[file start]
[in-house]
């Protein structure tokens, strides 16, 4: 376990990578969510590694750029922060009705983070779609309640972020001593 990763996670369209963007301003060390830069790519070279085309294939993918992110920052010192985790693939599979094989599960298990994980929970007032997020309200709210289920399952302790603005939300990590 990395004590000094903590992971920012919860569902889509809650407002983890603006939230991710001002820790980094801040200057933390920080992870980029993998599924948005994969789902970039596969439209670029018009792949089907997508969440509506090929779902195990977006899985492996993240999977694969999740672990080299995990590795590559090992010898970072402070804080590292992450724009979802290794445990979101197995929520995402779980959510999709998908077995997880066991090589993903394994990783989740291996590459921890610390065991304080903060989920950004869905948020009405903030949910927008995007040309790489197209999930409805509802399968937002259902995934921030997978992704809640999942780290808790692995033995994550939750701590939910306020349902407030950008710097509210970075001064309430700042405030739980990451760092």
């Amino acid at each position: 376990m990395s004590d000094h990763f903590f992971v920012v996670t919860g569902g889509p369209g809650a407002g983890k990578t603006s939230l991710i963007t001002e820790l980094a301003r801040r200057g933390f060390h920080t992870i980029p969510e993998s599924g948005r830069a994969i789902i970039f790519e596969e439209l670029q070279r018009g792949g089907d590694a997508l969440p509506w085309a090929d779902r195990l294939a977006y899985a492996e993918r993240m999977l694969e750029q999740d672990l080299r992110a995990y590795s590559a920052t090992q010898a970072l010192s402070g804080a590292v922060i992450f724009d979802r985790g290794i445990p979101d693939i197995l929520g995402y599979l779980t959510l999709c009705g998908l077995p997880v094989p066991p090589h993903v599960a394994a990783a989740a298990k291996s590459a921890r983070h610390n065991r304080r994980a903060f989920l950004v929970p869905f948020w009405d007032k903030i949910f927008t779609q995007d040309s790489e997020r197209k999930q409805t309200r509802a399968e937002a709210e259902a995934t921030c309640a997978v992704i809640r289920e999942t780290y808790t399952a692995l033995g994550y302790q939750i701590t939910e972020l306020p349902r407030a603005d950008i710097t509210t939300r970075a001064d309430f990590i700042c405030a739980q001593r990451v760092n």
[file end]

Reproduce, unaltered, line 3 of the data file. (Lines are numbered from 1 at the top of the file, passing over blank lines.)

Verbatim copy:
């Amino acid at each position: 376990m990395s004590d000094h990763f903590f992971v920012v996670t919860g569902g889509p369209g809650a407002g983890k990578t603006s939230l991710i963007t001002e820790l980094a301003r801040r200057g933390f060390h920080t992870i980029p969510e993998s599924g948005r830069a994969i789902i970039f790519e596969e439209l670029q070279r018009g792949g089907d590694a997508l969440p509506w085309a090929d779902r195990l294939a977006y899985a492996e993918r993240m999977l694969e750029q999740d672990l080299r992110a995990y590795s590559a920052t090992q010898a970072l010192s402070g804080a590292v922060i992450f724009d979802r985790g290794i445990p979101d693939i197995l929520g995402y599979l779980t959510l999709c009705g998908l077995p997880v094989p066991p090589h993903v599960a394994a990783a989740a298990k291996s590459a921890r983070h610390n065991r304080r994980a903060f989920l950004v929970p869905f948020w009405d007032k903030i949910f927008t779609q995007d040309s790489e997020r197209k999930q409805t309200r509802a399968e937002a709210e259902a995934t921030c309640a997978v992704i809640r289920e999942t780290y808790t399952a692995l033995g994550y302790q939750i701590t939910e972020l306020p349902r407030a603005d950008i710097t509210t939300r970075a001064d309430f990590i700042c405030a739980q001593r990451v760092n």